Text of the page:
Vitamin E and low carb impact NBTY 2Q results

Related tags Low carb Marketing

Global supplement maker and marketer NBTY has failed to maintain
the momentum with which it started fiscal 2005, reporting a net
income of $20.87 million in the second quarter - just over half the
figure for the prior year period.

Overall sales were up 0.7 percent to $442.71 million, but this marginal increase was driven by Europe, where the retail division (Holland & Barrett and GNC) racked up $146 million in sales for the quarter, a 19 percent increase on 2004. The gross profit percentage for the region remained the same at 62 percent.

In the US, sales for the wholesale division, which markets the Nature's Bounty and Sundown brands, fell four percent to $182,556. The company is attributing this decrease to negative reports in the media about vitamin E and the waning market for low carb related products.

At the end of last year the Annals of Internal Medicine and the American Heart Association reported that daily vitamin E doses of 400 international units or more had been seen in a study to increase the risk of death and should be avoided.

"In animal and observational studies, vitamin E supplementation was shown to prevent cardiovascular disease and cancer. However, other studies suggested that high doses could be harmful,"​ said the researchers.

Despite attracting criticism from many in the supplements industry, this research was picked up widely by the mass media and also had a part to play in the 19 percent decrease in sales for the direct response/Puritan's Pride division, said NBTY​. It also adopted an "aggressive pricing strategy"​, slashing price tags to maintain its customers base and increase pressure on the competition.

The North American retail division dipped by $0.13 million to just below $56 million. This division was formerly known as the US retail division but was renamed after the $5 million acquisition of Canada's 103-store strong Le Naturiste Jean-Marc Brunet chain in February.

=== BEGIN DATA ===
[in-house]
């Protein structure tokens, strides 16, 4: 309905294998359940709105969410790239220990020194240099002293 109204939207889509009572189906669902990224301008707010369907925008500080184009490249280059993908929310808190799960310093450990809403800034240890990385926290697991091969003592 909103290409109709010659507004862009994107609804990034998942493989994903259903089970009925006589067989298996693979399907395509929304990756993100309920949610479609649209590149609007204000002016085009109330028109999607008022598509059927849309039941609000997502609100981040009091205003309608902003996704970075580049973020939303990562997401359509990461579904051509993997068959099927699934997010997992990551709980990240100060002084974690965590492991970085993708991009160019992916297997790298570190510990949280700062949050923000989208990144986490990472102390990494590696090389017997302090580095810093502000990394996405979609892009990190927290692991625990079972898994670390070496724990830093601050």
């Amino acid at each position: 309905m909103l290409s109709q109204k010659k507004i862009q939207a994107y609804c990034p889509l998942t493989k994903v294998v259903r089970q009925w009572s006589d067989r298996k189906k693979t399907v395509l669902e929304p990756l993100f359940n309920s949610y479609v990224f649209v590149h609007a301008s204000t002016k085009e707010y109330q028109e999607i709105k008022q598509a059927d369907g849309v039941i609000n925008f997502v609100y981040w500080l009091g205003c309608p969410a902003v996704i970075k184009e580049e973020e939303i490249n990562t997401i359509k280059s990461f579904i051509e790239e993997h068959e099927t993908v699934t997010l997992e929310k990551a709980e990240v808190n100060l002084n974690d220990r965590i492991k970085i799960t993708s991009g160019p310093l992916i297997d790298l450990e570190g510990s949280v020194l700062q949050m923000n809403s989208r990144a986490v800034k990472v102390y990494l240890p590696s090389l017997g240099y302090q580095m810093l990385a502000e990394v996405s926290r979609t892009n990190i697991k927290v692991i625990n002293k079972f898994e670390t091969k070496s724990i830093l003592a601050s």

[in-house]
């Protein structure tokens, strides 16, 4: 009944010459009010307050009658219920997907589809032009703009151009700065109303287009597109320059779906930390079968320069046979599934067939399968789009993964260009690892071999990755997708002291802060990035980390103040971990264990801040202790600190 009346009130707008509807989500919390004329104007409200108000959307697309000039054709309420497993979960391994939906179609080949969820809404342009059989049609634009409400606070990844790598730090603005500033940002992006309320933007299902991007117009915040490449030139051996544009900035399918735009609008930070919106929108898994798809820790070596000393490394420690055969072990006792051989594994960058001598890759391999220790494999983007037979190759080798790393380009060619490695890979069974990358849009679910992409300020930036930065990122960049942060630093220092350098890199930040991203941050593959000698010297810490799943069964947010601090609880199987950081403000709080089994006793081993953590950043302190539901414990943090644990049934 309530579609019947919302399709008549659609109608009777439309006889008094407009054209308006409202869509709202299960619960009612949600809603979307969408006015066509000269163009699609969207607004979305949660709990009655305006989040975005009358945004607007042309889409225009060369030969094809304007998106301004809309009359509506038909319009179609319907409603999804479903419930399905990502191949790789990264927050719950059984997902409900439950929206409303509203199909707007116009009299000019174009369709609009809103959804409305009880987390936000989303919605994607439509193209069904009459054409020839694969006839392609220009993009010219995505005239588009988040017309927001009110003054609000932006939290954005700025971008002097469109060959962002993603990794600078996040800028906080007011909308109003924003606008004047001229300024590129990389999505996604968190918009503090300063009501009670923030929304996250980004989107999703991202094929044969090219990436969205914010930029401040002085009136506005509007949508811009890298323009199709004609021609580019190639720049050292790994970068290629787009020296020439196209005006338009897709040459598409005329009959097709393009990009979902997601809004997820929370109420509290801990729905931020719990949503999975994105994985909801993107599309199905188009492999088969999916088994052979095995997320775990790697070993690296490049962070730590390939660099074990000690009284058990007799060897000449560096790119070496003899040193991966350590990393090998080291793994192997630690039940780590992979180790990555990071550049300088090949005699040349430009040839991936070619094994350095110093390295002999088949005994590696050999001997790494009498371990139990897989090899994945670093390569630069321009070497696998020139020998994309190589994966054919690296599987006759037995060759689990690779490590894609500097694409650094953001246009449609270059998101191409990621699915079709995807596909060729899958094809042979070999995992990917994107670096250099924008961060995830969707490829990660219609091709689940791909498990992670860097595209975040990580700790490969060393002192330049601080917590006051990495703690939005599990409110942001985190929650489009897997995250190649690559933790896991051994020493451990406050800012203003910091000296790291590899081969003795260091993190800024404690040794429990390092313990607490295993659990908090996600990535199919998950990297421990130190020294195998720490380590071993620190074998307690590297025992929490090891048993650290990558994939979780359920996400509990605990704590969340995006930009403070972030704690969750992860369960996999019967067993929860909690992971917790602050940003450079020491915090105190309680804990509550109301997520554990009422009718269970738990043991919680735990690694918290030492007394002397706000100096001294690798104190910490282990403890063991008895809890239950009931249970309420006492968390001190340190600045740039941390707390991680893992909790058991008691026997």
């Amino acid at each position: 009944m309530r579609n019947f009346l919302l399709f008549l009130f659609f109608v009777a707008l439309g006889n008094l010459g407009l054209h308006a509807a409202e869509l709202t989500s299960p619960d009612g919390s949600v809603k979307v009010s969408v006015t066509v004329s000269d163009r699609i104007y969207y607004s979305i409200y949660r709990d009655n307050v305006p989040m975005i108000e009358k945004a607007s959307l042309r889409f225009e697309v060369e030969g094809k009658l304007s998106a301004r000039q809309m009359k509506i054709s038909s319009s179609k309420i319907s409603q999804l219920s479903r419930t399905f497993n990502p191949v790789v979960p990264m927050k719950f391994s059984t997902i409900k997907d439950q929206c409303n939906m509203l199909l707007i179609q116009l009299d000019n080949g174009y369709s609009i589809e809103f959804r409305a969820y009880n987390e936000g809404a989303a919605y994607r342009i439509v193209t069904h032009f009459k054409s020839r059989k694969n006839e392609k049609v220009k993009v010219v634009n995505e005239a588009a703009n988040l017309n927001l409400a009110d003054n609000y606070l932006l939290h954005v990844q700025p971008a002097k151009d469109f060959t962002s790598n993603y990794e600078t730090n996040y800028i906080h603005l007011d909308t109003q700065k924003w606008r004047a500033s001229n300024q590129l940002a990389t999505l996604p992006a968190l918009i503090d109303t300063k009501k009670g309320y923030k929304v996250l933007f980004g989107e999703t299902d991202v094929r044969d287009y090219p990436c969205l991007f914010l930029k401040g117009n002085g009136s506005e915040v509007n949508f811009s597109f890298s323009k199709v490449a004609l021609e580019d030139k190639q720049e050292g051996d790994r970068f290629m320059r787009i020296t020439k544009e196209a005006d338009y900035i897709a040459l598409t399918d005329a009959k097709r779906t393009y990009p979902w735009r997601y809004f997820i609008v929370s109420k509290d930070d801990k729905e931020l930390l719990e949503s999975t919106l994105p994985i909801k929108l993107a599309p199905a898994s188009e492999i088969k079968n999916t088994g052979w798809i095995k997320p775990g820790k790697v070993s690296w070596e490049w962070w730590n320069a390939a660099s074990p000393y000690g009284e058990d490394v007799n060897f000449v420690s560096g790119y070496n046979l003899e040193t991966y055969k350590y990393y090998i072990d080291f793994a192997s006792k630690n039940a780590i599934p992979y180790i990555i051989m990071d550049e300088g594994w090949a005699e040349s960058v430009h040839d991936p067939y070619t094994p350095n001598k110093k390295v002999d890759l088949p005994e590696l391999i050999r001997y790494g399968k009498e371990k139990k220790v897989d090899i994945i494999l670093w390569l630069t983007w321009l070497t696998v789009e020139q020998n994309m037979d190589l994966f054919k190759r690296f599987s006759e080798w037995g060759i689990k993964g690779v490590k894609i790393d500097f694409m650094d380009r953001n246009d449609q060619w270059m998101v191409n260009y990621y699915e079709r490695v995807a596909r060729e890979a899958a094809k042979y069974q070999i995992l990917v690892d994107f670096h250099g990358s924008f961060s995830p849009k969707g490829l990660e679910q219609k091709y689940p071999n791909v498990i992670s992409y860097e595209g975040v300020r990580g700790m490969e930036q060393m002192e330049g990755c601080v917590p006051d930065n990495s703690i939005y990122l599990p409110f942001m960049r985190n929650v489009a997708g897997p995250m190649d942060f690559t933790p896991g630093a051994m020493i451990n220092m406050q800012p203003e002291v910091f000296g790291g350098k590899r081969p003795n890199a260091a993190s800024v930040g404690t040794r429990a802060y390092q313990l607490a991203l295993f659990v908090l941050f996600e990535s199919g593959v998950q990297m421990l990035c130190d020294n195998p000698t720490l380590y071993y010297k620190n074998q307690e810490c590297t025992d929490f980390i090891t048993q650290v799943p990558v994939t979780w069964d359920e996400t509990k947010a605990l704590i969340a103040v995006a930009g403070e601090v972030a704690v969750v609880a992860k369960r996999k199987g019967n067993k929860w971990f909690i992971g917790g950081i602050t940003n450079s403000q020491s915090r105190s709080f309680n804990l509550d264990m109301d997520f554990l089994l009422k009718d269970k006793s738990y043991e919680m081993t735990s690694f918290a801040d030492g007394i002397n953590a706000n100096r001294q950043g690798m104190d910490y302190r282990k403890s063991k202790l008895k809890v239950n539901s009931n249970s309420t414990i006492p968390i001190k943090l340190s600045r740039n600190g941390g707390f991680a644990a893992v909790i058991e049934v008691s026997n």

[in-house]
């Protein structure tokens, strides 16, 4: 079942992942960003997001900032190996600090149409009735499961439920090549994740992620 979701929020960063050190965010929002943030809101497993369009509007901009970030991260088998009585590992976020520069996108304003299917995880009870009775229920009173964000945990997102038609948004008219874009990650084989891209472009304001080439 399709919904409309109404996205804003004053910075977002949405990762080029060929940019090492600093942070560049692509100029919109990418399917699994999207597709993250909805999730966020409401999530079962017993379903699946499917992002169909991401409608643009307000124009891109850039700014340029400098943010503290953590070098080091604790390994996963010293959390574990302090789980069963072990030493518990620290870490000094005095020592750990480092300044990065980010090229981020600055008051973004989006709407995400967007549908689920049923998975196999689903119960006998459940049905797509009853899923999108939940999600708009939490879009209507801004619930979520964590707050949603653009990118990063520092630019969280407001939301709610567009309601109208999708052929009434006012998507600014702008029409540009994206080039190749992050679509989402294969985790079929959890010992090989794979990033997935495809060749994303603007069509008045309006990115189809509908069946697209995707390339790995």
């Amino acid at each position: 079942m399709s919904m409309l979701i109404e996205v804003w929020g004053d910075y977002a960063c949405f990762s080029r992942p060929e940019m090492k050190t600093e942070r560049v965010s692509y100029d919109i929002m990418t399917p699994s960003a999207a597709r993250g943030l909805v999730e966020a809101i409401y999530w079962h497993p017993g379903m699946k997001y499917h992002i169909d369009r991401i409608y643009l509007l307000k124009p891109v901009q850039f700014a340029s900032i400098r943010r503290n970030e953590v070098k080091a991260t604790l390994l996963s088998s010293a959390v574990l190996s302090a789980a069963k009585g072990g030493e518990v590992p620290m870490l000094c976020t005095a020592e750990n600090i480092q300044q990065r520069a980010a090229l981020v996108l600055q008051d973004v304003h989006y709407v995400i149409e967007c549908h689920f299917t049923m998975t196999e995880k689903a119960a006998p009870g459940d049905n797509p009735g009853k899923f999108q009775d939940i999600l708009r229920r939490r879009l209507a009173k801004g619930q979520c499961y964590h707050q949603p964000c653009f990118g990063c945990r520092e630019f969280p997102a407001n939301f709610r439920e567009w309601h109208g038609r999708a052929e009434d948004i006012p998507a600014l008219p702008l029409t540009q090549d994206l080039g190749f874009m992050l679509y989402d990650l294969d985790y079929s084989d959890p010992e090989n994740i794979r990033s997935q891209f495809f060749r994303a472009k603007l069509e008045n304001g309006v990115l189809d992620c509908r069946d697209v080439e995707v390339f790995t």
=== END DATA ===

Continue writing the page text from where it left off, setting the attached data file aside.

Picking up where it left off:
But rather accept the market pressures quietly, NBTY took the proactive route and upped its advertising spend by $15 million, a 79 percent increase on 2004, in order to "build brand awareness and to retain market share in a difficult environment."

But while vitamin E and low carb products are in slump, demand is high for key ingredients in NBTY's joint health products such as Osteo Bi-Flex, Flex-a-min and Knox NutraJoint. To ensure it is not caught short, the company increased its inventory of these ingredients by $39.75 million in the quarter, and by $12.75 million for other raw materials.

This follows a $35 million increase in inventory in the first quarter of 2005 in a bid to prevent supply issues impacting sales. President and CFO Harvey Kamil told in January that the company's inventory turnover remained constant.

He said that supply issues were a relatively new problem for the company: "We have had issues in the past but the company is bigger now, so our demand on our suppliers is greater."

According to NBTY chairman and CEO Scott Rudolph, the company is not the only major market player feeling the squeeze:

"Although the industry, as a whole, continues to struggle in this environment, we believe our financial strength positions us not only to ride out the current market, but to capitalize on the opportunities this market presents.

"We remain confident in the long-term outlook for the Company and anticipate continued long term growth in revenue and market share for NBTY."

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